There is a reason for writing about the Echo’s great interior first I have to include myself in that group of middle-aged men who think the Echo is, well, not very attractive, to put it politely. The Echo’s design emphasis is on function at the expense of form, and this is a shame. The only way Toyota will sell these cars to traditional car buyers is to blindfold them and get them inside it and behind the wheel before they see it. Because once inside, you stop thinking about what it looks like outside.

And once on the road, it is a fine and even fun car to drive. The Echo is light just over 908 kg (2000 pounds). As a result, it doesn’t require a big motor to move it along and the car feels lively and responsive.

It has been engineered throughout to reduce weight. For example, the all-new 1.5 litre, double overhead cam, four cylinder engine uses an aluminum alloy cylinder block and head with a plastic composite intake manifold to reduce weight. It generates 108 horsepower at 6000 rpm and 105 ft./lbs. of torque at 4,200 rpm, providing an excellent power to weight ratio.

Not only does it have good performance, but excellent gas mileage as well. With no attempt to save fuel, we recorded a respectable 6.3 litres/100 km in combined city/highway driving.

While passing by the fuel pumps, an Echo owner can be proud not only to be using less of a non-renewable resource, but that the car they are driving pollutes less as well. The Echo meets Canadian standards for certification as a low-emission vehicle. Recycled materials are used for sound deadening and Thermo Plastic Olefin is used instead of PolyVinyl Chloride improving the recycleability of trim components.

2000 Toyota Echo
While light, the Echo has numerous features to enhance safety and protect the occupants. According to Toyota, the body shell makes extensive use of high-strength sheet steel alloys and the paths of structural members have been straightened to optimize stiffness. The front side member, dash cross member, instrument panel support bar and pillar brace form a trapezoidal structure that effectively disperses impact energy from a front-end collision.

Similar structural reinforcements protect occupants in the event of a side-impact or roll-over, and occupant head impact protection has been designed to meet future Federal government vehicle safety requirements.

All passengers are protected by three-point seatbelts with pretentioners and force limiters, while Toyota’s next-generation de-powered airbags protect both driver and passenger. Well-positioned headrests are integrated into the front seats and are also provided for rear outboard passengers.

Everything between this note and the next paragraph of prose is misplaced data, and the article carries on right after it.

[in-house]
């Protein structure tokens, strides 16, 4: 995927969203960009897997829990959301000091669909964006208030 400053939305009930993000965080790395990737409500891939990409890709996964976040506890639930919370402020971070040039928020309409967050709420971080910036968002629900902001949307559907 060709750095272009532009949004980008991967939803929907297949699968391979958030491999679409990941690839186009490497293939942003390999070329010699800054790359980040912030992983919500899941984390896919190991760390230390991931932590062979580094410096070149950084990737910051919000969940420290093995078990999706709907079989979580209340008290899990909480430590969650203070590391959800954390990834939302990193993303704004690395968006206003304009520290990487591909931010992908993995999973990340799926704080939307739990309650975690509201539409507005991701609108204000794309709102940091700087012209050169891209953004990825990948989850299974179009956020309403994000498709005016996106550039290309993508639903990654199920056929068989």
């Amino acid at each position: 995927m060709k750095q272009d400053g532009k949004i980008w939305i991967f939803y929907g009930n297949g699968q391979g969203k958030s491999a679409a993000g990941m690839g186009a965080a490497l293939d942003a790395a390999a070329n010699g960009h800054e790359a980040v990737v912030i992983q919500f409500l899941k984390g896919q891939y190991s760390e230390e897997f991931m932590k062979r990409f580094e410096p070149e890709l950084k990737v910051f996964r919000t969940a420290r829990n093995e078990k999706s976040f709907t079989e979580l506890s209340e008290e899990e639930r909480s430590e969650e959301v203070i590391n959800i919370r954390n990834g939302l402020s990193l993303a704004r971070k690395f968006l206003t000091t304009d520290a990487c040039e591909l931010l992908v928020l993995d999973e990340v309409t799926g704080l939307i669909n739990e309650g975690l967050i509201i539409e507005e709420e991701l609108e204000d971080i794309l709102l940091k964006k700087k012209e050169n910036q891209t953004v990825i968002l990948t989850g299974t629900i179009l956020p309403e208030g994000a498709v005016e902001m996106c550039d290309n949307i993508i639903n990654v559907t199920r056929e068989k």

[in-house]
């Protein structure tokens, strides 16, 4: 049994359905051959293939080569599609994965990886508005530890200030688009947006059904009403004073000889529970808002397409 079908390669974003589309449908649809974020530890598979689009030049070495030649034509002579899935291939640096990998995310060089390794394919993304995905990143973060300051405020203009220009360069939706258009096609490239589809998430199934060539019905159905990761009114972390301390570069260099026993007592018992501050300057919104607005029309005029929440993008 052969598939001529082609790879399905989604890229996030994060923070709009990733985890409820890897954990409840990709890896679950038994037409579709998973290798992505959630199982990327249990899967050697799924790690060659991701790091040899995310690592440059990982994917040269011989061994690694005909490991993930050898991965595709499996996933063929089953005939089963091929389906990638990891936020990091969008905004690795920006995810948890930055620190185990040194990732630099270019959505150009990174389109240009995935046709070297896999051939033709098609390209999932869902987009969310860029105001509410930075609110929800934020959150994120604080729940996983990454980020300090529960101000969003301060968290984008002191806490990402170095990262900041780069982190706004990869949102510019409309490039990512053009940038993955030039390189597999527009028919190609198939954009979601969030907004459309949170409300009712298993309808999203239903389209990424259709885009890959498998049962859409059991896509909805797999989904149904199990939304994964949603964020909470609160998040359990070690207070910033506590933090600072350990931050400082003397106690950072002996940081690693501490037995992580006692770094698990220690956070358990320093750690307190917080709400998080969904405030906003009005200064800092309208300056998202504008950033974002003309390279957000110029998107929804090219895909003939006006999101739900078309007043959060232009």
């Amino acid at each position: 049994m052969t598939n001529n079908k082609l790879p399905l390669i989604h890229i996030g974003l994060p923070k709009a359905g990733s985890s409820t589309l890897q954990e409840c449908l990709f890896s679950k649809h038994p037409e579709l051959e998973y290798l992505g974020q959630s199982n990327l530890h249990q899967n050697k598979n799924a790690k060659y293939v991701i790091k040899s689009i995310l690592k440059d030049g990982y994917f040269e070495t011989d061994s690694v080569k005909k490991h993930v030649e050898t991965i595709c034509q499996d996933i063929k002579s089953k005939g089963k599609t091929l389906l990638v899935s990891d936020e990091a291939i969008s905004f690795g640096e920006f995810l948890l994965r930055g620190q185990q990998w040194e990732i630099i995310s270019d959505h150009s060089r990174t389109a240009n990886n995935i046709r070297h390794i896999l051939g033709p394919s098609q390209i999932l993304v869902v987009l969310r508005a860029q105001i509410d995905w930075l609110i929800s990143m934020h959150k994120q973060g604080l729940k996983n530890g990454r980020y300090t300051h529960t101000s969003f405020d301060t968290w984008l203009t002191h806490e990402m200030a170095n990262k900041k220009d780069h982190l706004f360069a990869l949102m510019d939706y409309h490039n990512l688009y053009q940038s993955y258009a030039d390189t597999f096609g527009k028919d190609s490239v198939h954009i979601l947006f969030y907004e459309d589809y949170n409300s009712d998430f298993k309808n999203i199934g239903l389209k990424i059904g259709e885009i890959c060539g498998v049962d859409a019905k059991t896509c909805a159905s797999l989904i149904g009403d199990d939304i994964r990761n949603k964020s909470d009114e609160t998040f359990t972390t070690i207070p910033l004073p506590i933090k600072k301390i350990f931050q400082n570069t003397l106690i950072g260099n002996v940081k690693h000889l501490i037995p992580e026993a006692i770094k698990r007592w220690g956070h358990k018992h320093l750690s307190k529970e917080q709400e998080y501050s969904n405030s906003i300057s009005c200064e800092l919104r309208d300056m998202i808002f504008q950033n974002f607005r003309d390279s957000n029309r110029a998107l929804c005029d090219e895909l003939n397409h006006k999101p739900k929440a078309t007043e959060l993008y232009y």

200 Toyota Echo
The Echo’s tall profile and light weight have some negative side effects. At highway speeds, with a good breeze blowing from front or side, the Echo tends to feel a bit wobbly and a strong gust will catch the driver’s attention quickly.

Even with the 14″ tires as equipped on the test car, it is easy to spin the tires on wet pavement in first gear, resulting in noticeable torque steer. A good set of snow tires would be recommended for this car for winter driving.

As well, we discovered that an open rear window at highway speed creates a deafening rhythmical vibration inside the cabin akin to sitting inside a drum while the drummer pounds the skins. A little work in the wind tunnel might resolve this problem.

On the positive side, Toyota has built a light weight vehicle that achieves great fuel economy without sacrificing performance. Not only is it inexpensive to buy, but operation costs over the long term will be low.


Technical Data:

Base price (Echo 4 Door, Manual Transmission) $14,175
Price as tested (Option Package – $665/air conditioning – $1,230) $16,070
Type 4-door, 5-passenger subcompact sedan
Layout transverse front engine/front-wheel-drive
Engine 1.5 litre 4 cylinder, DOHC, 16 valves, VVT-I
Horsepower 108 @ 6000 rpm
Torque 105 lbs-ft @ 4000 rpm
Transmission 5-speed manual (4-speed automatic – $1000)
Curb weight (4 Door Manual) 928 kg (2045 lbs)
Wheelbase 2370 mm (93.3 in.)
Length 4145 mm (163.2 in.
Width 1660 mm (65.4 in.)
Height 1500 mm (59.1 in.)
Trunk space .385 m3 (13.6 cu. ft)
Fuel consumption City: 7.0 l/100 km (40 mpg)
  Hwy: 5.5 l/100 km (51 mpg)
Warranty 3 years/60,000 km
Powertrain warranty 5 years/100,000 km